Eddies first addiction was alcohol beginning in his teenage years. He made it through and graduated with an associates degree, then went on to the police academy. He graduated from the academy but could not find employment as a police officer. He always worked in construction since his teenage years so he got into the union and worked hard.
He was that type that had an addictive personality, from drinking to gambling to working out at the gym. He sometimes worked two jobs because he could never leave his first boss hanging. He was such a great friend to so many. His never turned his back on his childhood friends, the bond was unbreakable.
He had suffered with a back injury since high school but managed to get through, and then came the Percocet. We had no idea. Then he found a doctor and his new addiction with pills began. He hid it well. Finally, we found out and he went for treatment. He did well for years and then had a car accident and back came the Percocet and then it led to Xanax.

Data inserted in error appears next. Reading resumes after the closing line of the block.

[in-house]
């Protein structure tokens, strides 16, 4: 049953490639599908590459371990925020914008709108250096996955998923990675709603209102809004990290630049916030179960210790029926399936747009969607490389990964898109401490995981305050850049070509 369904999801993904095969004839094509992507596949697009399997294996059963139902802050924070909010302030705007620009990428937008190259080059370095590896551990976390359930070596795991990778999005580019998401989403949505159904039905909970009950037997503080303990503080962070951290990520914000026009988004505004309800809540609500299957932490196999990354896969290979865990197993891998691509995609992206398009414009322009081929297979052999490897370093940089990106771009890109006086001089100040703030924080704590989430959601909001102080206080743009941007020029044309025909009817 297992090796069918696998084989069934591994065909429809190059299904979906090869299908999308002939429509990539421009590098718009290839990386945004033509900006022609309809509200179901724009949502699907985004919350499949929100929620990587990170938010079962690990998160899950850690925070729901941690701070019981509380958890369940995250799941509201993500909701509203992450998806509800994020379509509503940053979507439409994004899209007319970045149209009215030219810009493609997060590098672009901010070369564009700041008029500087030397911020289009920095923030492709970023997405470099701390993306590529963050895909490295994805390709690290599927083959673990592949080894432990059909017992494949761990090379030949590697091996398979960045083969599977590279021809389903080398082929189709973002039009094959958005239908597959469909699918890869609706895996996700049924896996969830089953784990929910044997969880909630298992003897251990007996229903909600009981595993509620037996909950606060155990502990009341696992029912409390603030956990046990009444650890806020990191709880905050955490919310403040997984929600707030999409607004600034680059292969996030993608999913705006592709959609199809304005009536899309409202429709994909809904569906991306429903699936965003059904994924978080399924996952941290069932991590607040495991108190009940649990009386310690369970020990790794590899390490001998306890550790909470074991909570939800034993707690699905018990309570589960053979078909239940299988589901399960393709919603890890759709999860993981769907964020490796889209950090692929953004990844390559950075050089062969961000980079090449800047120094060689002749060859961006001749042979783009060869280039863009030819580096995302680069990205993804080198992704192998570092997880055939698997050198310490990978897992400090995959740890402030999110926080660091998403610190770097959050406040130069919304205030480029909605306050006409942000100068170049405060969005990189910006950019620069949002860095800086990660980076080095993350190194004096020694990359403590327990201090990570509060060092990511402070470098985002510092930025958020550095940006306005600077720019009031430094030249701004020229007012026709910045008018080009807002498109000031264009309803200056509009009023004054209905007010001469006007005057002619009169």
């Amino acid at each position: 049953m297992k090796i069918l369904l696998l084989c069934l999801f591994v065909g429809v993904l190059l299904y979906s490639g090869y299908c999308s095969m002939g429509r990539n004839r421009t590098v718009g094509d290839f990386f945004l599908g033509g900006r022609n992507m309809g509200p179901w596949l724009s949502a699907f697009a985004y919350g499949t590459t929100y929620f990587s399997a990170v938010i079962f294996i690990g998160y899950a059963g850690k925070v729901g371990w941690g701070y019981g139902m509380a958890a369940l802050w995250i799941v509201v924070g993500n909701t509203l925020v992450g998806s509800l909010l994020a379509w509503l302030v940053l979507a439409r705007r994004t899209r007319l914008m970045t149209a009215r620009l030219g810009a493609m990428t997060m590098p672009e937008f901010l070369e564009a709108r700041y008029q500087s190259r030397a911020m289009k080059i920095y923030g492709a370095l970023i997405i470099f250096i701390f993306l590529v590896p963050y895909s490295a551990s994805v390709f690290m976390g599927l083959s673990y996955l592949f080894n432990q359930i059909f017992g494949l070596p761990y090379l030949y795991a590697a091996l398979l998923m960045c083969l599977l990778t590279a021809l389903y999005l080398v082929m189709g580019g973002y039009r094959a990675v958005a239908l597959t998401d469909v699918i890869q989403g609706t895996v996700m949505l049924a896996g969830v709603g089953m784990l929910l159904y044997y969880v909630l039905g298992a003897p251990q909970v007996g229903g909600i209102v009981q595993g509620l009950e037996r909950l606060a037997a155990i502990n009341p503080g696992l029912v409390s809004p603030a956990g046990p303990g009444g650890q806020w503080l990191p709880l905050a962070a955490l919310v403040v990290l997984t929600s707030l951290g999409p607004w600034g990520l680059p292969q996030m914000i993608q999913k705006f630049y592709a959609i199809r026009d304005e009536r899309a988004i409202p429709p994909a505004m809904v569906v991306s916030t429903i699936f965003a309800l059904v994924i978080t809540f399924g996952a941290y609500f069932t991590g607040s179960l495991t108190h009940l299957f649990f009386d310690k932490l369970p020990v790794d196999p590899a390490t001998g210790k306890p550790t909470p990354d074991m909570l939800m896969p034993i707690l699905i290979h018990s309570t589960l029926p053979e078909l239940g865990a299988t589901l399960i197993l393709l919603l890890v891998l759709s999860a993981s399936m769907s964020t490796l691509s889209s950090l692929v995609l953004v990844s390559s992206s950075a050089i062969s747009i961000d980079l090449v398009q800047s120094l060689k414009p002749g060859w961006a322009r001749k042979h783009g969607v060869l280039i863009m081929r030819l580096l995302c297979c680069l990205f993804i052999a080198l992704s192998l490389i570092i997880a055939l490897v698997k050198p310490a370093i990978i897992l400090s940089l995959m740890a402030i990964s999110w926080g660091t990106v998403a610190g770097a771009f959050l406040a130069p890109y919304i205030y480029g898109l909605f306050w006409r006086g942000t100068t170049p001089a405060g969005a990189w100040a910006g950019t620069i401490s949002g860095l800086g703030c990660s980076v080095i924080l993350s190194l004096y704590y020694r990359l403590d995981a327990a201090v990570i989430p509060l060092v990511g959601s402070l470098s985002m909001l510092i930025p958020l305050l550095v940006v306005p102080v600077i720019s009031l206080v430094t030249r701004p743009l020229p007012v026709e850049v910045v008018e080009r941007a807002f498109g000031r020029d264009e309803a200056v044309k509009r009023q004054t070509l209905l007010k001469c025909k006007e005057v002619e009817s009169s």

The heroin came when the doctor cut off Percocet. We called his primary who was giving him Xanax and explained the situation but he continued to prescribe it. We begged and they wouldn’t listen.
He had a pregnant wife and needed to work so he did. Then the withdrawal came and he turned to his friends and they introduced him to heroin. He hid that well until his first overdose--that is how we found out. A frantic call from his wife.
In less than 18 months he had a total of four overdoses and three rehabs. We finally thought he was getting it. Worked his program and had a great sponsor and had just passed 90 days. He was returning to work a new job with his old company on July 1, 2017. June 29, 2017 the call came that there was something wrong. He had overdosed and this time it cost him his life.
He leaves a devastated family, a wife and child. His cause of death was Cocaine toxicity and Xanax! In his car, from his family doctor, a prescription of Xanax, 60 pills with 5 refills. Empty bottle.
Our lives have been changed by addiction, but I work to help those parents and those suffering with addiction by educating the community. I work with a nonprofit and we do an Overdose Awareness Walk & Memorial Walk. It started five years ago with 150 people, and in 2018 we had an estimated 10,000.
Thank you for all you do Shatterproof! Shatter the Stigma!